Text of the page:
And if you say “markdown” you’re dead to me.

Facebook Killed the Feed

There’s a movement to reclaim blogging as a vibrant, vital space in academia. Dan Cohen, Kathleen Fitzpatrick, and Alan Jacobs have written about their renewed efforts to have smart exchanges of ideas take place on blogs of their own. Rather than taking place on, say Twitter, where well-intentioned discussions are easily derailed by trolls, bots, or careless ¯\_(ツ)_/¯. Or on Facebook, where Good Conversations Go to Die™.

Kathleen recently put it more diplomatically:

An author might still blog, but (thanks to the post-Google-Reader decline in RSS use) ensuring that readers knew that she’d posted something required publicizing it on Twitter, and responses were far more likely to come as tweets. Even worse, readers might be inspired to share her blog post with their friends via Facebook, but any ensuing conversation about that post was entirely captured there, never reconnecting with the original post or its author. And without those connections and discussions and the energy and attention they inspired, blogs… became isolated. Slowed. Often stopped entirely.

You can’t overstate this point about the isolation of blogs. I’ve installed FreshRSS on one of my domains (thanks to Reclaim Hosting’s quick work), and it’s the first RSS reader I feel good about in years—since Google killed Google Reader. I had TinyRSS running, but the interface was so painful that I actively avoided it. With FreshRSS on my domain, I imported a list of the blogs I used to follow, pruned them (way too many have linkrotted away, proving Kathleen’s point), and added a precious few new blogs. FreshRSS is a pleasure to check a couple of times a day.

Now, if only more blogs posts showed up there. Because what people used to blog about, they now post on Facebook. I detest Facebook for a number of reasons and have gone as far as you can go without deleting your Facebook account entirely (unfriended everyone, stayed that way for six months, and then slowly built up a new friend network that is a fraction of what it used to be…but they’re all friends, family, or colleagues who I wouldn’t mind seeing a pic of my kids).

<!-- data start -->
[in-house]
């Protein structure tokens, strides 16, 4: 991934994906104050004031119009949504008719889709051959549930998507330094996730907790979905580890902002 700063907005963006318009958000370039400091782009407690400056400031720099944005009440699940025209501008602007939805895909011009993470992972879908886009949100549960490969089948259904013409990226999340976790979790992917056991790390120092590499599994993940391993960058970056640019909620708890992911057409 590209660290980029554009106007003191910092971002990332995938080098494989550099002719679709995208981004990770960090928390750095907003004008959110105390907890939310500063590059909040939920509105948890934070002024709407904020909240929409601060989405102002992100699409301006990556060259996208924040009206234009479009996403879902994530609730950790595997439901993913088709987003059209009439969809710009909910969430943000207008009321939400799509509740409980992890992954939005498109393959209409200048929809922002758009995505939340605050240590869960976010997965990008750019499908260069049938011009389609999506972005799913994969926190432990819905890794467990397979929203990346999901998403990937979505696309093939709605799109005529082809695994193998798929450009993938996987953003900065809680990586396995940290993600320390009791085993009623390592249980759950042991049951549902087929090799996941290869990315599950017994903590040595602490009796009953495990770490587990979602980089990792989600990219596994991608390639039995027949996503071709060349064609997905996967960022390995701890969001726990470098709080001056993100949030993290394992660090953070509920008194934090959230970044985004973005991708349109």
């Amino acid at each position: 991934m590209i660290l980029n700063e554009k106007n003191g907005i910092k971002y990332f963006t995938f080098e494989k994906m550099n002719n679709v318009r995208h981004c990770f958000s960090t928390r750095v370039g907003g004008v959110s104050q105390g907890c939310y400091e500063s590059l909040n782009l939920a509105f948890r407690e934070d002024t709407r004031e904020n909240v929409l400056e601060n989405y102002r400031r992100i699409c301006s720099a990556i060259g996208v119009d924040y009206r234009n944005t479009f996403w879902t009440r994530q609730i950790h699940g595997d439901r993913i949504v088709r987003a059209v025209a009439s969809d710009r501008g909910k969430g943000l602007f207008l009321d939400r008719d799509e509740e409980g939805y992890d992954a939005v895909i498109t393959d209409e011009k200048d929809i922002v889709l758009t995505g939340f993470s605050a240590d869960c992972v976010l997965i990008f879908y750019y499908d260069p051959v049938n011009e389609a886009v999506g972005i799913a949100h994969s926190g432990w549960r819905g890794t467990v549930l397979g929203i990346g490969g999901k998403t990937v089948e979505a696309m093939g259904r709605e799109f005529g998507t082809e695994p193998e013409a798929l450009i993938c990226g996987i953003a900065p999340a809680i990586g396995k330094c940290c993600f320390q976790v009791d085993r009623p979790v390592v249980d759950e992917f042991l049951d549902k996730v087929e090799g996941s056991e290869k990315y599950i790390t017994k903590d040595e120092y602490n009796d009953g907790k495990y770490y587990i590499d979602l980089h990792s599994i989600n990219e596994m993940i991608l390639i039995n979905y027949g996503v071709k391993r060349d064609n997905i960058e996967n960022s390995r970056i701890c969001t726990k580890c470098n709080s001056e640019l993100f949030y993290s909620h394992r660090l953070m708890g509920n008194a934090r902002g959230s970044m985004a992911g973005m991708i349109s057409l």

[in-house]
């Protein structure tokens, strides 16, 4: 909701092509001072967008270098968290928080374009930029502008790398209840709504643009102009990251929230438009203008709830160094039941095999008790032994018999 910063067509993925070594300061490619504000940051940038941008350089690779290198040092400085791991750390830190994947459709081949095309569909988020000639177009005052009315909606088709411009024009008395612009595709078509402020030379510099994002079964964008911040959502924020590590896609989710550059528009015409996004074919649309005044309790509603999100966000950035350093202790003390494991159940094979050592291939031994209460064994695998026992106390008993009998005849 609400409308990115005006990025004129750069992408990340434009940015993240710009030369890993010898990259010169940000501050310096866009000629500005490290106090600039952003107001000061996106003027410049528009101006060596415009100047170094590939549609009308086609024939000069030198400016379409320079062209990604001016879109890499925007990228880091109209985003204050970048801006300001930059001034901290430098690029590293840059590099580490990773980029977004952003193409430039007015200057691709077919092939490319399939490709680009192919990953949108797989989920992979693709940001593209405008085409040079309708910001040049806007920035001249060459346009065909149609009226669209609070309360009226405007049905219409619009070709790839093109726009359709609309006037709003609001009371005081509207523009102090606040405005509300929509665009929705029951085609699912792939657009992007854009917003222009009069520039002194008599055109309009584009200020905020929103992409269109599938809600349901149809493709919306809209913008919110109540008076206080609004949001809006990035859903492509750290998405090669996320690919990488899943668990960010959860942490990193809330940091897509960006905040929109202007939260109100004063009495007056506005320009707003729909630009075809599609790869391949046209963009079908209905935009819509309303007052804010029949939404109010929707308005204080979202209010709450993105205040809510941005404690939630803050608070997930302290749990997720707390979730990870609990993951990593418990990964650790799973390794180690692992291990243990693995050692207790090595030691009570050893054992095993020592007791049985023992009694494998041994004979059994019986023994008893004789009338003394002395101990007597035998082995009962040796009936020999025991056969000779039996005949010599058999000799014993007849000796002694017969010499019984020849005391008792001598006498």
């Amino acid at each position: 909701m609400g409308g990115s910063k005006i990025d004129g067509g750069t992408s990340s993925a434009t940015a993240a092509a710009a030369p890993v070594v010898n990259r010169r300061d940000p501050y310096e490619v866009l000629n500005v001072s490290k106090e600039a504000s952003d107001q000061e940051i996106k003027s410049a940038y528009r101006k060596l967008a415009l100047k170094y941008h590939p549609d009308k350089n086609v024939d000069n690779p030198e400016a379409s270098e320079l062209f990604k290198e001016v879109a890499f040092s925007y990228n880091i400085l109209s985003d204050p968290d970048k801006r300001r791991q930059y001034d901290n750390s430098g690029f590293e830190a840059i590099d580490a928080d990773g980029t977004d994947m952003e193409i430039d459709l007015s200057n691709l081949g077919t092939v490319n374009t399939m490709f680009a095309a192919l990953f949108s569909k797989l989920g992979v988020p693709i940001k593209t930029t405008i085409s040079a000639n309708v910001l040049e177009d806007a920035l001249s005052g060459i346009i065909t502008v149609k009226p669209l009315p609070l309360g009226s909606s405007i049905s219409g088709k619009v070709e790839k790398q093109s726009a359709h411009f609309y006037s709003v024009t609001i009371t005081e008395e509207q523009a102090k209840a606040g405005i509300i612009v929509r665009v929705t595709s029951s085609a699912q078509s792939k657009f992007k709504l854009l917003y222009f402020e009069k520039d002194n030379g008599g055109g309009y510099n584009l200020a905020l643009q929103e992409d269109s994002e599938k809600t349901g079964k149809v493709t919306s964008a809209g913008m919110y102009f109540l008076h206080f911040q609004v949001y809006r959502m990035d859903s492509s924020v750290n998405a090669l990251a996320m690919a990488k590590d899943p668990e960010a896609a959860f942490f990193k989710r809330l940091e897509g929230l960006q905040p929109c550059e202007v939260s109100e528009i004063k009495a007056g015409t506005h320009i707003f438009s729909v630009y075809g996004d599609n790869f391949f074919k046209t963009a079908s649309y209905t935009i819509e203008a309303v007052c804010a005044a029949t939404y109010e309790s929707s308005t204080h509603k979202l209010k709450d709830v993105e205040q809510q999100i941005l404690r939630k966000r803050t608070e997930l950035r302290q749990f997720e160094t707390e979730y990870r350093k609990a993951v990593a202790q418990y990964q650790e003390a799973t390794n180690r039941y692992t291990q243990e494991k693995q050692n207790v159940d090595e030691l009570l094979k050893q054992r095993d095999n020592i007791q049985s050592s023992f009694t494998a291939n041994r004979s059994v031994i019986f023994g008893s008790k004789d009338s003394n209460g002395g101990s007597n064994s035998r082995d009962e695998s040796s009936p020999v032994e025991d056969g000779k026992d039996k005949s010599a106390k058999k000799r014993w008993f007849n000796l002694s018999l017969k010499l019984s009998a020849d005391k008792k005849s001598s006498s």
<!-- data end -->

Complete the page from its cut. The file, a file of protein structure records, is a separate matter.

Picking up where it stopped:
Anyway, what I want to say is, yes, Google killed off Google Reader, the most widely adopted RSS reader and the reason so many people kept up with blogs. But Facebook killed the feed.

The kind of conversations between academics that used to take place on blogs still take place, but on Facebook, where the conversations are often locked down, hard to find, and written in a distractedsocialmediamultitaskingway instead of thoughtful and deliberative. It’s the freaking worst thing ever.

You could say, Well, hey, Facebook democratized social media! Now more people than ever are posting! Setting aside the problems with Facebook that have become obvious since November 2016, I counter this with:

No. Effing. Way.

Facebook killed the feed. The feed was a metaphorical thing. I’m not talking about RSS feeds, the way blog posts could be detected and read by offsite readers. I’m talking about sustenance. What nourished critical minds. The feed. The food that fed our minds. There’s a “feed” on Facebook, but it doesn’t offer sustenance. It’s empty calories. Junk food. Junk feeds.

To prove my point I offer the following prediction. This post, which I admit is not exactly the smartest piece of writing out there about blogging, will be read by a few people who still use RSS. The one person who subscribes to my posts by email (Hi Mom!) might read it. Maybe a dozen or so people will like the tweet where I announce this post—though who knows if they actually read it. And then, when I drop a link to this post on Facebook, crickets. If I’m lucky, maybe someone sticks the 😡 emoji to it before liking the latest InstantPot recipe that shows up next in their “feed.”